“To fight an infodemic, first of all, we need high-quality research, which can be achieved by better training of future scientists, by rewarding good research practices and by promoting international collaborations between scientists. We should always be aware that poor quality research can hurt the trust of people to the scientific findings and the scientists. Also, we need responsible dissemination of research findings to the public. Researchers should be trained in how to present their findings to lay people and they should remember that engaging the public is part of their job. Moreover, journalists that are responsible for communicating the research findings to their readers or audience should have appropriate scientific training and realize that presenting findings from poor quality research can mislead the public.”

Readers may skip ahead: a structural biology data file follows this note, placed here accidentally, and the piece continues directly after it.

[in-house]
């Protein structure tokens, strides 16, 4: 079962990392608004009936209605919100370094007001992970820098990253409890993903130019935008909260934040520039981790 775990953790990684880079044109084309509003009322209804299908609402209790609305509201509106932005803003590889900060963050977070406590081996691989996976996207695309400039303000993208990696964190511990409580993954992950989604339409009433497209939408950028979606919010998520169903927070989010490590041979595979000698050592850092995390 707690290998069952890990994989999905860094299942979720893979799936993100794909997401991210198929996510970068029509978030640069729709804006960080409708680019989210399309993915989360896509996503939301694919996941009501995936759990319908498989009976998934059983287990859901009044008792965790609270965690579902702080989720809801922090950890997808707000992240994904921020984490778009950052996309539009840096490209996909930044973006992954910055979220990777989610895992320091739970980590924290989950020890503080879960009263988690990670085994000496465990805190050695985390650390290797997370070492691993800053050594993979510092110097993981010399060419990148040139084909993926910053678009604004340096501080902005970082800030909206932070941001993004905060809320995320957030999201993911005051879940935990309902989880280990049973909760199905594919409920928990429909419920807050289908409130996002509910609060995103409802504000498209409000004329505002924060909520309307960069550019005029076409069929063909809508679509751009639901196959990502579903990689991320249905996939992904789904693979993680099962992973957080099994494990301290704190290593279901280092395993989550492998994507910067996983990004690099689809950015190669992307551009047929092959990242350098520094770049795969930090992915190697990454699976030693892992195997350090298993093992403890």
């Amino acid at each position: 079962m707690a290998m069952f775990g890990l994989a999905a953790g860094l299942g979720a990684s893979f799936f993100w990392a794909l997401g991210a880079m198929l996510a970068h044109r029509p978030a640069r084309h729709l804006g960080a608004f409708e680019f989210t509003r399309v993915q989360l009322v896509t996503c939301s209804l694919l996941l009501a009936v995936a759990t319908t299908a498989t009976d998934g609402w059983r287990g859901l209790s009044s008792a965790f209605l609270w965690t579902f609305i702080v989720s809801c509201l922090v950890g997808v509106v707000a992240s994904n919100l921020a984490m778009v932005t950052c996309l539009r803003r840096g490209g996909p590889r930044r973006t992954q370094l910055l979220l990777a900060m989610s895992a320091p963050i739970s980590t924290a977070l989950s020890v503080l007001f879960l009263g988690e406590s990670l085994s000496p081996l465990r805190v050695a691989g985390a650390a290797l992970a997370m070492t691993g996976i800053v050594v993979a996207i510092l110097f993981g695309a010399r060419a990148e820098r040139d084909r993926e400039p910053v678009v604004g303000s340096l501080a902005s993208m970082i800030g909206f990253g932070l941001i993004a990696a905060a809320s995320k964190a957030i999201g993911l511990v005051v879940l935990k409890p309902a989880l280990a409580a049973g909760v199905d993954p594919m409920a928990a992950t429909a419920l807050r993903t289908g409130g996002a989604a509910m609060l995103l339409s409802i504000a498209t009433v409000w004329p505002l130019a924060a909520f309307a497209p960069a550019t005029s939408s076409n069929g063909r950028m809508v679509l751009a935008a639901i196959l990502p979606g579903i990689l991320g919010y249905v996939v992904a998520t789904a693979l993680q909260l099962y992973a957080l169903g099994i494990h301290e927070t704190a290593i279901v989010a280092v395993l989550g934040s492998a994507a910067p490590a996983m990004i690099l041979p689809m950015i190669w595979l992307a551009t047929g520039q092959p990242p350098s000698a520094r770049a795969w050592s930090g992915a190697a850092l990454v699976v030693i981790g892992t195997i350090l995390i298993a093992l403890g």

“What do you think about the phenomenon of publishing poor quality papers?”

The next topic we discussed about was the reasons of the poor quality of scientific literature.

“According to the famous aphorism “publish or perish”, researchers have the pressure to publish a lot of articles, and this usually affects the research quality. Especially during the pandemic, we observed a reduction in the publication time, which was accompanied by a reduction in the quality of the published research, and this observation is supported by various meta-epidemiological studies. The current structure of the academic system is primarily responsible for this situation. When scientists apply for promotion or research funding, they are judged mainly by their scientific productivity, their citations and the impact factor of journals where their research has been published. To improve this situation, good research practices, such as open science, data sharing and scientific collaborations, should be appreciated and rewarded by the academic system. ”